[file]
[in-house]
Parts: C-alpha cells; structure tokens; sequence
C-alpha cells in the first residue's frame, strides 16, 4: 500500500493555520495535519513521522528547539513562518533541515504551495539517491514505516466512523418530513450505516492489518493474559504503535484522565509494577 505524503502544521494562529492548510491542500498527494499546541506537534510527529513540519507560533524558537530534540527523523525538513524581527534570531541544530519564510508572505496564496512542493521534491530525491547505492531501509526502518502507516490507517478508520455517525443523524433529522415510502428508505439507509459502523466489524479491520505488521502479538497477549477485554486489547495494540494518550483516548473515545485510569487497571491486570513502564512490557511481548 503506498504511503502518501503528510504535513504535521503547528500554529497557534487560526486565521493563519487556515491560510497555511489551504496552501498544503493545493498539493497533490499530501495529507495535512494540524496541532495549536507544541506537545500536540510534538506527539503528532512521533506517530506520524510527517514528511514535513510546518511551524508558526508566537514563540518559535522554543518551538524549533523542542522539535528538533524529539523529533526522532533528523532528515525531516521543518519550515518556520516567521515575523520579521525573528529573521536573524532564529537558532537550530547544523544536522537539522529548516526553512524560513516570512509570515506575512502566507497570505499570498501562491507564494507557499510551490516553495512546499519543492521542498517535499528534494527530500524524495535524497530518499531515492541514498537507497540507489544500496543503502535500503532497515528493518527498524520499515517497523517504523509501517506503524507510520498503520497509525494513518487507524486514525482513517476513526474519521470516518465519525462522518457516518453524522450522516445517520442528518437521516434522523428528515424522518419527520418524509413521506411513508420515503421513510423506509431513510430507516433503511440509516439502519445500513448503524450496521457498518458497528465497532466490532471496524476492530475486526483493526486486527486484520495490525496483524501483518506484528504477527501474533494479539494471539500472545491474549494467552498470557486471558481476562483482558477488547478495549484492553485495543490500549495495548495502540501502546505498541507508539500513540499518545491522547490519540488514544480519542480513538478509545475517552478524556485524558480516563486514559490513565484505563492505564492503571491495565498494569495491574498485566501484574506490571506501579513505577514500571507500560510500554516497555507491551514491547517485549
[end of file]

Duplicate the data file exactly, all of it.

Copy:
[in-house]
Parts: C-alpha cells; structure tokens; sequence
C-alpha cells in the first residue's frame, strides 16, 4: 500500500493555520495535519513521522528547539513562518533541515504551495539517491514505516466512523418530513450505516492489518493474559504503535484522565509494577 505524503502544521494562529492548510491542500498527494499546541506537534510527529513540519507560533524558537530534540527523523525538513524581527534570531541544530519564510508572505496564496512542493521534491530525491547505492531501509526502518502507516490507517478508520455517525443523524433529522415510502428508505439507509459502523466489524479491520505488521502479538497477549477485554486489547495494540494518550483516548473515545485510569487497571491486570513502564512490557511481548 503506498504511503502518501503528510504535513504535521503547528500554529497557534487560526486565521493563519487556515491560510497555511489551504496552501498544503493545493498539493497533490499530501495529507495535512494540524496541532495549536507544541506537545500536540510534538506527539503528532512521533506517530506520524510527517514528511514535513510546518511551524508558526508566537514563540518559535522554543518551538524549533523542542522539535528538533524529539523529533526522532533528523532528515525531516521543518519550515518556520516567521515575523520579521525573528529573521536573524532564529537558532537550530547544523544536522537539522529548516526553512524560513516570512509570515506575512502566507497570505499570498501562491507564494507557499510551490516553495512546499519543492521542498517535499528534494527530500524524495535524497530518499531515492541514498537507497540507489544500496543503502535500503532497515528493518527498524520499515517497523517504523509501517506503524507510520498503520497509525494513518487507524486514525482513517476513526474519521470516518465519525462522518457516518453524522450522516445517520442528518437521516434522523428528515424522518419527520418524509413521506411513508420515503421513510423506509431513510430507516433503511440509516439502519445500513448503524450496521457498518458497528465497532466490532471496524476492530475486526483493526486486527486484520495490525496483524501483518506484528504477527501474533494479539494471539500472545491474549494467552498470557486471558481476562483482558477488547478495549484492553485495543490500549495495548495502540501502546505498541507508539500513540499518545491522547490519540488514544480519542480513538478509545475517552478524556485524558480516563486514559490513565484505563492505564492503571491495565498494569495491574498485566501484574506490571506501579513505577514500571507500560510500554516497555507491551514491547517485549